The trouble-plagued National Australia Bank
believes it has stabilised its business and is now turning a cautious
eye to growth, foreshadowing a $2.5 billion investment
program over the next three years, reports The Australian. But the bank has been threatened with industrial
action after announcing its corporate “turnaround” would swallow
4,200 jobs – more than half of them in Australia, reports The Sydney Morning Herald.

NAB chief executive John Stewart is taking a considerable risk, says Robert Gottliebsen in The Oz,
but shareholders are comforted because he has undertaken a similar task
in Britain.
Stewart’s first risk is trying to achieve four retrenchment
programs at the same time – two in Australia, one in Britain and a
smaller one in Asia.
All the management textbooks warn against such simultaneous
risk-taking, but Stewart had no choice. And he has managed to win
market approval for the key message he wants to sell – the
lunatics have left the asylum and the new team knows how to run
National Australia Bank, says the The Fin Review’s Chanticleer. Like Federal budgets, corporate turnarounds are better received if they deliver more than
expected, says Malcolm Maiden in The Age, just like the one Stewart hopes he is presiding over at NAB.

Lend Lease has finally admitted defeat in its battle for
General Property Trust, reports The Age. The global property group yesterday offered to let GPT go –
without any commercial deals or fees to be paid – so it could offer
GPT unit holders an alternative to the proposed joint venture
with Babcock&Brown that GPT’s own management
had concocted.

Lend Lease chief executive
Greg Clarke has made a remarkable backdown, says Stephen Bartholomeusz in the Smage.
And in walking away from
a 34-year relationship with GPT, Lend Lease has lobbed a
potentially destabilising grenade into the proposed Babcock & Brown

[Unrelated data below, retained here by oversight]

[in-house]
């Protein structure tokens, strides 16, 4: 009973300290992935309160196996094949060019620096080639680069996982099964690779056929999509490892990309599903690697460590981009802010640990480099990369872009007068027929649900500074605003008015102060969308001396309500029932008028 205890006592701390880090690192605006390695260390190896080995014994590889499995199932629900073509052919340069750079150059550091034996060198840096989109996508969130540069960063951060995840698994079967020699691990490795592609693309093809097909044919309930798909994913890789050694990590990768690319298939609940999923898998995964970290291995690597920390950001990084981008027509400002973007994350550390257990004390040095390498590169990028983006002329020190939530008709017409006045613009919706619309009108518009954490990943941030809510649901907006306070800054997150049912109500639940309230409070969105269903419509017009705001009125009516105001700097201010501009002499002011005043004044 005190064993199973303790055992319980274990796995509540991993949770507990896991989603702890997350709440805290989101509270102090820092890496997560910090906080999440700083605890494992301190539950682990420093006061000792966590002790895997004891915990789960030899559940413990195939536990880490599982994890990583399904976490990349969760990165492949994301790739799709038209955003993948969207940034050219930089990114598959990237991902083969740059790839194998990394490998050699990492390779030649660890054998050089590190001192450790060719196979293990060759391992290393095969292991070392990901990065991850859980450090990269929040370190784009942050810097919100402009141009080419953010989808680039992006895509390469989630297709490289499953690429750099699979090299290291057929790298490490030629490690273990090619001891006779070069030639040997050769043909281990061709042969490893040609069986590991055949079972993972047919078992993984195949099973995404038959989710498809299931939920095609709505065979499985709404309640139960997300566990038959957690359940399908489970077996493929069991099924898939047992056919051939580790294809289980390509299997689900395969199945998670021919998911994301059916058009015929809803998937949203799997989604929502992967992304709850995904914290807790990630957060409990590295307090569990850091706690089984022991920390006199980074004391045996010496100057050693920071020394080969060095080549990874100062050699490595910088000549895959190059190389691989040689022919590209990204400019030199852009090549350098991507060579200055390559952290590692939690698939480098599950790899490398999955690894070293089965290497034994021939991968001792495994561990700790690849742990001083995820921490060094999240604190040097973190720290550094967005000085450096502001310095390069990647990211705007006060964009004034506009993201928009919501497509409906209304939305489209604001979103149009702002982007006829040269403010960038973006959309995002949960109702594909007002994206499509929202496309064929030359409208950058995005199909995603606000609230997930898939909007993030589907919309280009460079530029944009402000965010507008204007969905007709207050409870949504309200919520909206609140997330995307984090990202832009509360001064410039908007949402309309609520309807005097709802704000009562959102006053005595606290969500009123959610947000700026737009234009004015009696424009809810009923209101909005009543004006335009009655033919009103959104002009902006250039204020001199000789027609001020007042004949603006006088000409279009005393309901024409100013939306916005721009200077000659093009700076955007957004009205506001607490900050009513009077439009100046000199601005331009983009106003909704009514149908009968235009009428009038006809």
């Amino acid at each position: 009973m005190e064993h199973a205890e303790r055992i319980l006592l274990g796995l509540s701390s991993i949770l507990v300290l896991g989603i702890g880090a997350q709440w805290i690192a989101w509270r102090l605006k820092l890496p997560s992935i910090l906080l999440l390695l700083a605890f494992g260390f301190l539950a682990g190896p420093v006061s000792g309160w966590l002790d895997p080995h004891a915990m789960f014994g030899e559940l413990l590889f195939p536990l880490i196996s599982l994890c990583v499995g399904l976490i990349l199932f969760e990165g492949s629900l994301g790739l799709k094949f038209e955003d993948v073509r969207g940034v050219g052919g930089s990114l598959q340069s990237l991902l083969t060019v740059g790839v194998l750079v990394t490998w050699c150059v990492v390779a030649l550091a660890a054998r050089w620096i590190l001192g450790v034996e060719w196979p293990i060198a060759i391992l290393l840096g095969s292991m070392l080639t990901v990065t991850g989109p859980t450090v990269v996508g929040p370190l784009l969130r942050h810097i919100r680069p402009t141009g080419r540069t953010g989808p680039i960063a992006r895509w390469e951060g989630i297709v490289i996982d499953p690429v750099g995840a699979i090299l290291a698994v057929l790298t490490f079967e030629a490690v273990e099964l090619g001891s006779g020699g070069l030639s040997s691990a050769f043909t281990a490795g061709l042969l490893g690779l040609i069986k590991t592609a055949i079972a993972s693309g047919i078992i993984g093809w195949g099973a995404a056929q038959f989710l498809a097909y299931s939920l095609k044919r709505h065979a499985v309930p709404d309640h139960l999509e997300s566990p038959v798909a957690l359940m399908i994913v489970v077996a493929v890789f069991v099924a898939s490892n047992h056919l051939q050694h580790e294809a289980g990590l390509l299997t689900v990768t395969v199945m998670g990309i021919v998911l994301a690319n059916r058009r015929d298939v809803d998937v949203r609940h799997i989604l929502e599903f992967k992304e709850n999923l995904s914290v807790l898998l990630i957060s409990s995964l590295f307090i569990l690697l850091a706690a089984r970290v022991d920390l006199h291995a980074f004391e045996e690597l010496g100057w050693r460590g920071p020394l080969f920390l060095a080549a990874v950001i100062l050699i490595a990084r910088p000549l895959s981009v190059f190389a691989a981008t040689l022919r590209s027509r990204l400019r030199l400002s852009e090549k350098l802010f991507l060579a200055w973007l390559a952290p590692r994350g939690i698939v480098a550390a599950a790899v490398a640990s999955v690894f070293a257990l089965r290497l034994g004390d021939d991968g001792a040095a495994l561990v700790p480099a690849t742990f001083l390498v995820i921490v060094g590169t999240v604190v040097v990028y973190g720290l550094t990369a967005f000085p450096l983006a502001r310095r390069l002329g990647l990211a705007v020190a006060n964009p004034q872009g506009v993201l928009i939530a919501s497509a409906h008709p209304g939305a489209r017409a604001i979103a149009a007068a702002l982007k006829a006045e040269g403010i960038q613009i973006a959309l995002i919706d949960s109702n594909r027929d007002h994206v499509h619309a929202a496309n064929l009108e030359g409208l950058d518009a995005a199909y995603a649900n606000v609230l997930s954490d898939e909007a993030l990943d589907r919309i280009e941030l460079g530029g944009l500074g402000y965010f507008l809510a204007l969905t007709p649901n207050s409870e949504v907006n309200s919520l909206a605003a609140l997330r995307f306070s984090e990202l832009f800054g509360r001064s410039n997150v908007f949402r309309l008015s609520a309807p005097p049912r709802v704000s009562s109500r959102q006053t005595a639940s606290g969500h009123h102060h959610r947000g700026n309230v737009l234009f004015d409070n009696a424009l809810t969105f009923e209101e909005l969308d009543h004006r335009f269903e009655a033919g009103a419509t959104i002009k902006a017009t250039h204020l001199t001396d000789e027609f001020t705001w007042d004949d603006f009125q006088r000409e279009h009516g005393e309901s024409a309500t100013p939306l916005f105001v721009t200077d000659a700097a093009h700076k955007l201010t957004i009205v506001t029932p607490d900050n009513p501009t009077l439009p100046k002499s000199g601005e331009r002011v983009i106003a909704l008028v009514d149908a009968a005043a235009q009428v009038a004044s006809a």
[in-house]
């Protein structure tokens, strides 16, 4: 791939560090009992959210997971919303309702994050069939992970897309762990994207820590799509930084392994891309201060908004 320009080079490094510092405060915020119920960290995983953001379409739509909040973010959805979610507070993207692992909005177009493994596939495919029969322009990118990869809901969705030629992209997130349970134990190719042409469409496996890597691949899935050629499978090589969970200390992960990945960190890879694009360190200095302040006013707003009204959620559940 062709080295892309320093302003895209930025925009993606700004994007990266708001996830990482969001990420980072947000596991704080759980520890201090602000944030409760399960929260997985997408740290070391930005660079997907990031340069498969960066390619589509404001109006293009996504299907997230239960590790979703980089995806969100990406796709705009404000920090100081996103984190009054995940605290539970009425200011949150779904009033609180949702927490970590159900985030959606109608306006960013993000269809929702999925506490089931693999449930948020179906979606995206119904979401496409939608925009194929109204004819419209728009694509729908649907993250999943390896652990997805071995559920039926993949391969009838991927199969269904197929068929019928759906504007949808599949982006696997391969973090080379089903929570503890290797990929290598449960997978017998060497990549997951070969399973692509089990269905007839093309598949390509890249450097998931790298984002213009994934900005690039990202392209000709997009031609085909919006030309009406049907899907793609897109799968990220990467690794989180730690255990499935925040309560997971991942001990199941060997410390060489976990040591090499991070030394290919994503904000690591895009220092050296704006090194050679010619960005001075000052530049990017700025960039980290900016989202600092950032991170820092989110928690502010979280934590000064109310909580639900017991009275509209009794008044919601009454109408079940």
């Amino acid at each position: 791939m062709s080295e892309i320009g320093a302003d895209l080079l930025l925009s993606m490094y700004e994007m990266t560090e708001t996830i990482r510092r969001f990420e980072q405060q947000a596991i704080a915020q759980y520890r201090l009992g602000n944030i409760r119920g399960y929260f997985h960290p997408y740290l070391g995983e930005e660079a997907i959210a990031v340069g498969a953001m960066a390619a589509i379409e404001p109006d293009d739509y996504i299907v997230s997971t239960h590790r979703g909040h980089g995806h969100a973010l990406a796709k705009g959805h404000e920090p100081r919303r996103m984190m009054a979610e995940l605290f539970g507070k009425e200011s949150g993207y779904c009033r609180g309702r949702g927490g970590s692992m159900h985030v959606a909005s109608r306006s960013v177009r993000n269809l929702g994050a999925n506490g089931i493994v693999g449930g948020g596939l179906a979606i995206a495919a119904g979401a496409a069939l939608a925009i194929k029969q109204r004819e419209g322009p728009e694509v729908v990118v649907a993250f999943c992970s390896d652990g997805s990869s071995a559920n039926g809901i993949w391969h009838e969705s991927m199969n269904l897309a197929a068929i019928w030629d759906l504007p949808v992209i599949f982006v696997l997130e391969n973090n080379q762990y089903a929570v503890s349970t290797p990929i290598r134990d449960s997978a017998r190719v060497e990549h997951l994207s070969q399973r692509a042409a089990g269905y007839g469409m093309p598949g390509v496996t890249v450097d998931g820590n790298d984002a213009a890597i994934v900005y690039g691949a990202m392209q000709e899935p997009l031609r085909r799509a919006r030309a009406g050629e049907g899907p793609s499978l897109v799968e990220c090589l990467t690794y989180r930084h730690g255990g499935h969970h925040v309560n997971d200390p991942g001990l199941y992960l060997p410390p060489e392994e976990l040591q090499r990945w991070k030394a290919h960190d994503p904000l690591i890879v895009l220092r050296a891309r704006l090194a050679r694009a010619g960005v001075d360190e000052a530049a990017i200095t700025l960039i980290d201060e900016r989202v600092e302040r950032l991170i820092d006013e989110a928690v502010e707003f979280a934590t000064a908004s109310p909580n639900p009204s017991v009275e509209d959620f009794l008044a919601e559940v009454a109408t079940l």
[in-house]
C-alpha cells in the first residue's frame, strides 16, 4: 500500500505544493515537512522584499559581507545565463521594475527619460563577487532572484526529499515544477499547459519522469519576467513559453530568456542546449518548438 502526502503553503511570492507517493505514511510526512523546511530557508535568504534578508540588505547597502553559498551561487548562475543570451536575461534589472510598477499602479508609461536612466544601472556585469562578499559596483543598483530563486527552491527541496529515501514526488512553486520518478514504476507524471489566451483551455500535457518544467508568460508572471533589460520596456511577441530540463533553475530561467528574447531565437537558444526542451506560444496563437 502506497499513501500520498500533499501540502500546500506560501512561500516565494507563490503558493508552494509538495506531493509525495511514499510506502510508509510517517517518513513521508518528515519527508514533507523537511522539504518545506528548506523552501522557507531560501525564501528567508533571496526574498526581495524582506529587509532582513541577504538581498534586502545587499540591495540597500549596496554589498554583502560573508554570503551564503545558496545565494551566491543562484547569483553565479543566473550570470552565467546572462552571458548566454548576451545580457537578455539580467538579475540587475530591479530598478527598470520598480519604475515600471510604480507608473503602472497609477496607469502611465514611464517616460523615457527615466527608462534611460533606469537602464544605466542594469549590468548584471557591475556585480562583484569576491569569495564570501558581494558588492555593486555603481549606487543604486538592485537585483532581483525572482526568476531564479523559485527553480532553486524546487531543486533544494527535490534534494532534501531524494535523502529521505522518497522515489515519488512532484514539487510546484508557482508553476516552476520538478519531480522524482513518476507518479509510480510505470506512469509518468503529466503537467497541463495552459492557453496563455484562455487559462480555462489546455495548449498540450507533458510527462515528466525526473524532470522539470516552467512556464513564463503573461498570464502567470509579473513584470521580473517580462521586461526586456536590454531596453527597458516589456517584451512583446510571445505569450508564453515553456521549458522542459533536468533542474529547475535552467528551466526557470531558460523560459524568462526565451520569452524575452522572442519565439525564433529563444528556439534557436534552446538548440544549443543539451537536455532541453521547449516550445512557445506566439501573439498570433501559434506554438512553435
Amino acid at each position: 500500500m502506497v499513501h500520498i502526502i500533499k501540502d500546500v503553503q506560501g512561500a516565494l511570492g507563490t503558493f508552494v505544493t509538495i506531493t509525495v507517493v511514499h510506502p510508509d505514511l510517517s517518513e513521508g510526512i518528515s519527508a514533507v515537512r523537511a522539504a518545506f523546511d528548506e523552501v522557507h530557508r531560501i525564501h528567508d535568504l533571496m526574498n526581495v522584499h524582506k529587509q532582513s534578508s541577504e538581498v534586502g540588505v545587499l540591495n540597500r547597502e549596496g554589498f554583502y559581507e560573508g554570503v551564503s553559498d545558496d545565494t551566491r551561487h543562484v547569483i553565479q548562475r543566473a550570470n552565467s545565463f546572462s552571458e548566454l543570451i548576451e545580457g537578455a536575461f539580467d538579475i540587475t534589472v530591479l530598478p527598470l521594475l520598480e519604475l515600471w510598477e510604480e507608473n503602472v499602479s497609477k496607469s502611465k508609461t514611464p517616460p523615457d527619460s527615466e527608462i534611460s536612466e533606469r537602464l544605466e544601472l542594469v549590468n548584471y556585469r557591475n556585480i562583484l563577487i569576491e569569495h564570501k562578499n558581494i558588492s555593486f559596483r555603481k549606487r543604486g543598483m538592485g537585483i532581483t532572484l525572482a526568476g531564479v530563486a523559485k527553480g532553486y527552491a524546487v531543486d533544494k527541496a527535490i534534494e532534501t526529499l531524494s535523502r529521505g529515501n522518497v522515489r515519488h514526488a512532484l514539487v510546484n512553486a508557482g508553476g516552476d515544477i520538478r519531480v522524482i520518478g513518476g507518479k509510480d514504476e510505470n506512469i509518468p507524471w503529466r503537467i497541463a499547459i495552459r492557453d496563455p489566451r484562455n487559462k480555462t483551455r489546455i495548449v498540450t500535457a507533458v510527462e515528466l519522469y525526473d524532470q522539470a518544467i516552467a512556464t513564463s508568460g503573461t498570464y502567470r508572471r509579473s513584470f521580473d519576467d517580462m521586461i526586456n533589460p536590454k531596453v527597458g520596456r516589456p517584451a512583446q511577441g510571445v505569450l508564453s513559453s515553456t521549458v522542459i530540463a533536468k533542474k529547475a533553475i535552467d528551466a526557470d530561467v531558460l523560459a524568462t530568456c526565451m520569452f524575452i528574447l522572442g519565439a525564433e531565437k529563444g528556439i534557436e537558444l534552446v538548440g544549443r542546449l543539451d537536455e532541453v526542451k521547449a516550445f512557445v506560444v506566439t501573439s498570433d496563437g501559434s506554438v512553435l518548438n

deal. But given GPT’s complicated management structure, it’s no surprise
when these two groups fell out of love, the split became messy, says
Elizabeth Knight in the Sydney Morning Herald.

In the AFR, ANZ chief economist Saul Eslake says no-one should
be fooled into thinking the tax cuts delivering in the Federal budget,
large as they are, represent the comprehensive tax reform Australia
needs. Australia needs the same approach to reforming the
income tax system that government took to its reform of the indirect
tax system in 2000 – lowering rates by broadening the base. But there
was no sign of any intention to move down that path in this budget,
says Eslake. The corporate tax system is also in need of serious
reform, says Hugh Morgan, president of Business Council of Australia,
in the AFR. The BCA views this budget as the first instalment
in the process of delivering a substantial and comprehensive economic
reform agenda and failed to grasp the opportunity to detail a wider
reform agenda.

The true measure of the amount of money sloshing around Canberra these days is
what Peter Costello is doing with the money left over after spending
huge amounts of election promises and tax cuts, says Mike Steketee in The Australian. At first blush, it seems like a good idea to put part of the
present cornucopia aside to provide for the future but some of the brightest economic minds of the nation beg to differ.

And the Oz reports that Australian money managers stand to gain more
than $350 million in fees every year from the government’s Future Fund
by the time it grows to a projected size of $90 billion by 2009.